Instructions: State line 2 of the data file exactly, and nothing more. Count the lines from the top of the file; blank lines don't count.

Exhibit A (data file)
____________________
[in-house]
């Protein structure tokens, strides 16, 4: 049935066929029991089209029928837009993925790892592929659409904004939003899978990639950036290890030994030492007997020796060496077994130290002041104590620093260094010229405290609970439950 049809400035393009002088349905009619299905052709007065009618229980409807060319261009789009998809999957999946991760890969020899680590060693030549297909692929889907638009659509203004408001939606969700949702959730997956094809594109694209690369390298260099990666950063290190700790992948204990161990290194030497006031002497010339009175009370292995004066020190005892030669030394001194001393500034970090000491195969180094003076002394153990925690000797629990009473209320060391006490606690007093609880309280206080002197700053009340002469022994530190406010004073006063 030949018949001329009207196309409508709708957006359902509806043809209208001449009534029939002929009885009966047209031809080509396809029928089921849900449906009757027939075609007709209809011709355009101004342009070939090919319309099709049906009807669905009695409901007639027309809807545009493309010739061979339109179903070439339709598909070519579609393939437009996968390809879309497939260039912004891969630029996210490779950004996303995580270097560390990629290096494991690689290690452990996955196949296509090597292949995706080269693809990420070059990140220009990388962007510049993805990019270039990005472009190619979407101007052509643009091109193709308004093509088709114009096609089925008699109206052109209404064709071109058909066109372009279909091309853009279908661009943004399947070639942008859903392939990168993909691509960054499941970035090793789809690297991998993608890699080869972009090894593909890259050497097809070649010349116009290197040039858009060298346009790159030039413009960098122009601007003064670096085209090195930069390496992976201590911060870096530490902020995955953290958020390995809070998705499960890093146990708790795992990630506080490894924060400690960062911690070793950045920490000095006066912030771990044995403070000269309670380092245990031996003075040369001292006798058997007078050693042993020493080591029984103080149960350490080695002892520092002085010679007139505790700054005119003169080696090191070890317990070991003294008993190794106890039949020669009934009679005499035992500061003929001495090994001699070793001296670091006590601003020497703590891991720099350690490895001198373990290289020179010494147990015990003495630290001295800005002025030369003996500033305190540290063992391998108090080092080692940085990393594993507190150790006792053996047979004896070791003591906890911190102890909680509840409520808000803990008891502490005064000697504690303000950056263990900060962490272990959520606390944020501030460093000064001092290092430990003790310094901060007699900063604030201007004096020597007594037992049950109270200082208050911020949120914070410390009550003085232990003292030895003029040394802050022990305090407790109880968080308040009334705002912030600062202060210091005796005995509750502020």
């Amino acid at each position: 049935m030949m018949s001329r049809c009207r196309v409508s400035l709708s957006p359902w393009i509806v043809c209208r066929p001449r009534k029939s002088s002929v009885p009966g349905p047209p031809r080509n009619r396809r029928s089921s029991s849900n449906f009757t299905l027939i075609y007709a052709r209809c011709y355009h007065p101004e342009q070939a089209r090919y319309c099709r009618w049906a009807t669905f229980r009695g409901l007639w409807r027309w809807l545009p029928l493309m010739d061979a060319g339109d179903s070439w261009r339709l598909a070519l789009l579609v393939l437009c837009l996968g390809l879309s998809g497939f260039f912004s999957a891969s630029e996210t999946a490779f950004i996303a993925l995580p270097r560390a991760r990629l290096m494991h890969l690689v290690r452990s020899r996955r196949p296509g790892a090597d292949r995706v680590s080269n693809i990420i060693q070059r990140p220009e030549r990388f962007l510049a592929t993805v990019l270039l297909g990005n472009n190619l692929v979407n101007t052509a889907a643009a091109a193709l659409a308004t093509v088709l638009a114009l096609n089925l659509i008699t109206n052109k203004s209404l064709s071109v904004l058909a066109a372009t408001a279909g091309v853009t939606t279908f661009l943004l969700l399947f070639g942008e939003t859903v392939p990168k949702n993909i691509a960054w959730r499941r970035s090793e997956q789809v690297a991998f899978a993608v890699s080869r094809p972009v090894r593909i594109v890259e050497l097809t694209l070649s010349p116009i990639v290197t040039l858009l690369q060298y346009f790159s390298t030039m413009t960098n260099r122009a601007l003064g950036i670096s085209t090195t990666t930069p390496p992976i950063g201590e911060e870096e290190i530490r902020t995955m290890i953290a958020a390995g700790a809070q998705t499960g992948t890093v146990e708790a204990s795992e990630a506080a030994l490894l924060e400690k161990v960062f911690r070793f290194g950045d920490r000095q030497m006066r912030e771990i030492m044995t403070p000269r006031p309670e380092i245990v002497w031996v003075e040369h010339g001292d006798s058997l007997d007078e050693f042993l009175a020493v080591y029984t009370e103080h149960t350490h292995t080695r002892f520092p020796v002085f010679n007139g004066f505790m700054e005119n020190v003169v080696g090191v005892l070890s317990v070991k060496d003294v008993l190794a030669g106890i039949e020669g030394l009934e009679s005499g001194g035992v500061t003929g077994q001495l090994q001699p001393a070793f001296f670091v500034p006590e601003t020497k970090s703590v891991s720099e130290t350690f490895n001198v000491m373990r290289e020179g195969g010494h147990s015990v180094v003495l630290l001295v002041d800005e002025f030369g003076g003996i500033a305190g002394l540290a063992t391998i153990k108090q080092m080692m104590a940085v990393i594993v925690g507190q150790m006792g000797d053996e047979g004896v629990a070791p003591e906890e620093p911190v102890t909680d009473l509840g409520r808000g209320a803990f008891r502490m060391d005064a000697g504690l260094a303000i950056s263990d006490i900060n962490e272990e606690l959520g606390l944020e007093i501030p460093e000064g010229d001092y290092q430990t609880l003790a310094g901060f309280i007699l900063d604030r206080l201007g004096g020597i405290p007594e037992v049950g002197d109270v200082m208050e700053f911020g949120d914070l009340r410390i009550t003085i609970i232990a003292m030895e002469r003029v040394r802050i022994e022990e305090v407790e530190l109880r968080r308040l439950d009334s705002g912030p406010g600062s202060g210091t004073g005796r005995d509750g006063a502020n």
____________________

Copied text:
């Protein structure tokens, strides 16, 4: 049935066929029991089209029928837009993925790892592929659409904004939003899978990639950036290890030994030492007997020796060496077994130290002041104590620093260094010229405290609970439950 049809400035393009002088349905009619299905052709007065009618229980409807060319261009789009998809999957999946991760890969020899680590060693030549297909692929889907638009659509203004408001939606969700949702959730997956094809594109694209690369390298260099990666950063290190700790992948204990161990290194030497006031002497010339009175009370292995004066020190005892030669030394001194001393500034970090000491195969180094003076002394153990925690000797629990009473209320060391006490606690007093609880309280206080002197700053009340002469022994530190406010004073006063 030949018949001329009207196309409508709708957006359902509806043809209208001449009534029939002929009885009966047209031809080509396809029928089921849900449906009757027939075609007709209809011709355009101004342009070939090919319309099709049906009807669905009695409901007639027309809807545009493309010739061979339109179903070439339709598909070519579609393939437009996968390809879309497939260039912004891969630029996210490779950004996303995580270097560390990629290096494991690689290690452990996955196949296509090597292949995706080269693809990420070059990140220009990388962007510049993805990019270039990005472009190619979407101007052509643009091109193709308004093509088709114009096609089925008699109206052109209404064709071109058909066109372009279909091309853009279908661009943004399947070639942008859903392939990168993909691509960054499941970035090793789809690297991998993608890699080869972009090894593909890259050497097809070649010349116009290197040039858009060298346009790159030039413009960098122009601007003064670096085209090195930069390496992976201590911060870096530490902020995955953290958020390995809070998705499960890093146990708790795992990630506080490894924060400690960062911690070793950045920490000095006066912030771990044995403070000269309670380092245990031996003075040369001292006798058997007078050693042993020493080591029984103080149960350490080695002892520092002085010679007139505790700054005119003169080696090191070890317990070991003294008993190794106890039949020669009934009679005499035992500061003929001495090994001699070793001296670091006590601003020497703590891991720099350690490895001198373990290289020179010494147990015990003495630290001295800005002025030369003996500033305190540290063992391998108090080092080692940085990393594993507190150790006792053996047979004896070791003591906890911190102890909680509840409520808000803990008891502490005064000697504690303000950056263990900060962490272990959520606390944020501030460093000064001092290092430990003790310094901060007699900063604030201007004096020597007594037992049950109270200082208050911020949120914070410390009550003085232990003292030895003029040394802050022990305090407790109880968080308040009334705002912030600062202060210091005796005995509750502020």